No, not a financial audit – a meetings audit. I recently had the opportunity to sit down with a client and look at all the meetings they attended. Since this person is the leader of the organization, we were able to evaluate and make improvements to all the meetings.
First question for a meetings audit – what is the desired outcome of bringing people together? Or – Why is this meeting necessary? If this is just for information sharing, there may be no need to gather. We are all literate and can read information. If the desired outcome is to have a conversation about strategic and/or special issues, then the next question is who needs to be present? A common collaborative question is - are you doing something about me – without me? It is most efficient to have the right people in the meeting from the very beginning.
The next question is about frequency - How often do we need to meet? I always suggest that this be discussed with the group and to lean in the direction of less often to begin. I have found that frequency is also directly influenced by the needs of any given leader. At the highest level of this client’s organization, the leader has found it helpful to meet with direct reports (a group less than 6) – for strategic input monthly. Operations meetings are every other week to coordinate tactical issues related to resources and people. Outside of these two meetings, the executive team meets at a frequency of every other month to dive into issues such as: updating market projections, IT needs, HR, and other specific issues. And finally, there is at least an annual full day off-site for long term strategic planning.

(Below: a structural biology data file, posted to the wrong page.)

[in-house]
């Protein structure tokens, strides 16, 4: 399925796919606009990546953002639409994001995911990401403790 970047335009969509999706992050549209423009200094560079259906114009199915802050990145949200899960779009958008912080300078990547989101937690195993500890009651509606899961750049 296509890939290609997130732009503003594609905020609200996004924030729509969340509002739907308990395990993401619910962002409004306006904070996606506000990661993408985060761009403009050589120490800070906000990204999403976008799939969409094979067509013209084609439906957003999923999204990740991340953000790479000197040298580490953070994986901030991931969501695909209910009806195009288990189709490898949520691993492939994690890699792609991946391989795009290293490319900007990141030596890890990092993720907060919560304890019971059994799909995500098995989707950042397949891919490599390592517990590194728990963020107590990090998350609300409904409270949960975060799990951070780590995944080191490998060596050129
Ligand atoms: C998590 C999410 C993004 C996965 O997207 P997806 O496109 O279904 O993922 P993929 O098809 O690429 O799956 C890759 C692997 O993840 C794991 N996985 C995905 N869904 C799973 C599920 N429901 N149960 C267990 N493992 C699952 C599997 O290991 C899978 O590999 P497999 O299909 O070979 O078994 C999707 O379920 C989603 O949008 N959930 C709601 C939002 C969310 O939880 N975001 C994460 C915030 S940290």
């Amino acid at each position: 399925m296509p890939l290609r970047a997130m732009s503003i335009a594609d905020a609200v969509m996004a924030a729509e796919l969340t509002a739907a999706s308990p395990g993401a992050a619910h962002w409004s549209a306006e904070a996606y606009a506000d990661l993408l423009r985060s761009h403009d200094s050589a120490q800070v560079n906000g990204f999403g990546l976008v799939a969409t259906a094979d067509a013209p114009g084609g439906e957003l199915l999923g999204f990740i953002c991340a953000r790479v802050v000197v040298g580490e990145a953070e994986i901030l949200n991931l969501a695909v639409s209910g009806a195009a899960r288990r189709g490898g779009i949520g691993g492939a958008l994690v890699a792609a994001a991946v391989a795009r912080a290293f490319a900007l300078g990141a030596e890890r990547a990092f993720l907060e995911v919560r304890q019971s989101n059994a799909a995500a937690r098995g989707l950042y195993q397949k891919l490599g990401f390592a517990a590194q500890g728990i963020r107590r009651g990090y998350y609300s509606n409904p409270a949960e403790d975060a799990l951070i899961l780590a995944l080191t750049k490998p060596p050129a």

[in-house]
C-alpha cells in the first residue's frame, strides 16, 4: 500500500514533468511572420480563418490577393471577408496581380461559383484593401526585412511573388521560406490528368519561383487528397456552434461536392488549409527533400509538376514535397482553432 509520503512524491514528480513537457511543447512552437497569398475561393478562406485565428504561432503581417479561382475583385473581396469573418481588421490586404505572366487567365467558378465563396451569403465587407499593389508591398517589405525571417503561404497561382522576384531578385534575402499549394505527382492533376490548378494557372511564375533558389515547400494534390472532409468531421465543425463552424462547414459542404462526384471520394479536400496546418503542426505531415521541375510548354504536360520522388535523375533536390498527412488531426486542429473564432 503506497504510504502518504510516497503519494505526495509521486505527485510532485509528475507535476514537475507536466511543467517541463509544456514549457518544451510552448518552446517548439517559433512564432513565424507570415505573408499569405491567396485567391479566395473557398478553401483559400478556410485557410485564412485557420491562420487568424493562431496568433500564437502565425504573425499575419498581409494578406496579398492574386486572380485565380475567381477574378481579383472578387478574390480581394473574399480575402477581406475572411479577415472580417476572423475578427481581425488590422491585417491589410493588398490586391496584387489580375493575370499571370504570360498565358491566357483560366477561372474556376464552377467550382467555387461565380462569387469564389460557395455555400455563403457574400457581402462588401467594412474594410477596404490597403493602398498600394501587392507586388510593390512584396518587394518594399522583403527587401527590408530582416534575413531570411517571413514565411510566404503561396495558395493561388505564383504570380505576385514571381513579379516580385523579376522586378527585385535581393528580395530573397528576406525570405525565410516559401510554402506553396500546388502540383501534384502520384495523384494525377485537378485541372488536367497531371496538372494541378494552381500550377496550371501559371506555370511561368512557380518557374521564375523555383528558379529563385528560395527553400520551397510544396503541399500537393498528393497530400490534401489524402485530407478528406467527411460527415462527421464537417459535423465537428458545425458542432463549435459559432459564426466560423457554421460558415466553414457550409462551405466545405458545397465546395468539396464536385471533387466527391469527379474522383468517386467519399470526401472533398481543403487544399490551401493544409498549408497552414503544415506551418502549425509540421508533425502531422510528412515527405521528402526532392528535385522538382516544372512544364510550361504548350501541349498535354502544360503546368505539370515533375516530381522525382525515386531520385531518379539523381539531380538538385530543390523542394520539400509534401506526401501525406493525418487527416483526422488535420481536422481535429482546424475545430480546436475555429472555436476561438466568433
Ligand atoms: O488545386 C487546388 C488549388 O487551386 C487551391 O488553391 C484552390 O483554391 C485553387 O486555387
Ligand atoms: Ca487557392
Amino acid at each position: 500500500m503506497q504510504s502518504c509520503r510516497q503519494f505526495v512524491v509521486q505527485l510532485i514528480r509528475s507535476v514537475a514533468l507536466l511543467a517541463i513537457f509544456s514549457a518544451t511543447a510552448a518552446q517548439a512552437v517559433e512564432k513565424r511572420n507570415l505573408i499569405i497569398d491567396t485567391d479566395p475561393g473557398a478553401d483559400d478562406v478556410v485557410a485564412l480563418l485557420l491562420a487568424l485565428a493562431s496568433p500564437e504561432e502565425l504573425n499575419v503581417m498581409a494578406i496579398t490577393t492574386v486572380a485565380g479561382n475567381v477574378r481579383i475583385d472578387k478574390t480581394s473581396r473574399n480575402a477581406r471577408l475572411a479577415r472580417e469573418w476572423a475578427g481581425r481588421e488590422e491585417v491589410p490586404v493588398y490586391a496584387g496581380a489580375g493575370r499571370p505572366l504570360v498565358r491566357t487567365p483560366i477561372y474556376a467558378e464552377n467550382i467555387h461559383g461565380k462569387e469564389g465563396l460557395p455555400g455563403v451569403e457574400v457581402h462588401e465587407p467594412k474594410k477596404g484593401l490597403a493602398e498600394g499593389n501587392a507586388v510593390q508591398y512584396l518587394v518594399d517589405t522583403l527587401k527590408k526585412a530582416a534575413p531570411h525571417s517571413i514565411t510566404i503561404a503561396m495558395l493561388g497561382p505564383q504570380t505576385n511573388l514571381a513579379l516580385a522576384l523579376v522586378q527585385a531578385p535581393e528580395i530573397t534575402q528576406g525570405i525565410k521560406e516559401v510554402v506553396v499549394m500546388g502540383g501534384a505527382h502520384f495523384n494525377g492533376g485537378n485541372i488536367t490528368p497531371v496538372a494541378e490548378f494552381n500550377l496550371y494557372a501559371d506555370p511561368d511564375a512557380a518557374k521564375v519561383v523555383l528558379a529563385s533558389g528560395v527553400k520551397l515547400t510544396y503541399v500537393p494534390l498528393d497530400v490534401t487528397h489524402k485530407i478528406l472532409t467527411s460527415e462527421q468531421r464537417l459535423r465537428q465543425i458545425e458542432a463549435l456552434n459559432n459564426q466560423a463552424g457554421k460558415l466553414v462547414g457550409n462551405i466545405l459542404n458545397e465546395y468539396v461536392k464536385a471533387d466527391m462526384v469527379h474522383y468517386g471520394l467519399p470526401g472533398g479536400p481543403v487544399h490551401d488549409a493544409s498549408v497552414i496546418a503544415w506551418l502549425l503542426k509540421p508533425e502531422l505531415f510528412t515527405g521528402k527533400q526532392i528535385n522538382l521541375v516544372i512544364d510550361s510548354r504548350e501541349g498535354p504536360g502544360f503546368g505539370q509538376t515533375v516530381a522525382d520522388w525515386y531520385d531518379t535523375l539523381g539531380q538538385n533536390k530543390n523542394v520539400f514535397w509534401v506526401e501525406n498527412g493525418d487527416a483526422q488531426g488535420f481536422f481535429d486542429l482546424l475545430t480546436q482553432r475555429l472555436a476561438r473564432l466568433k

With this audit, we started with a blank slate and added meetings back after asking all the above questions. Many organizations and leaders inherit meetings and never reflect on if they are still necessary and helpful (meet a desired outcome). Unfortunately, “let’s have a meeting” is too often a reflexive rather than reflective action.
When one engages in a financial audit, an outside company is hired to come in and do the work. For a meetings audit, it is helpful to do the same. The objectivity of someone from the outside, allows you to ask and answer the harder questions and break away from what I call “the ritual of the habitual” in organizations. Meetings and the associated time and resources are often the most expensive activities in any organization. Time for an audit?!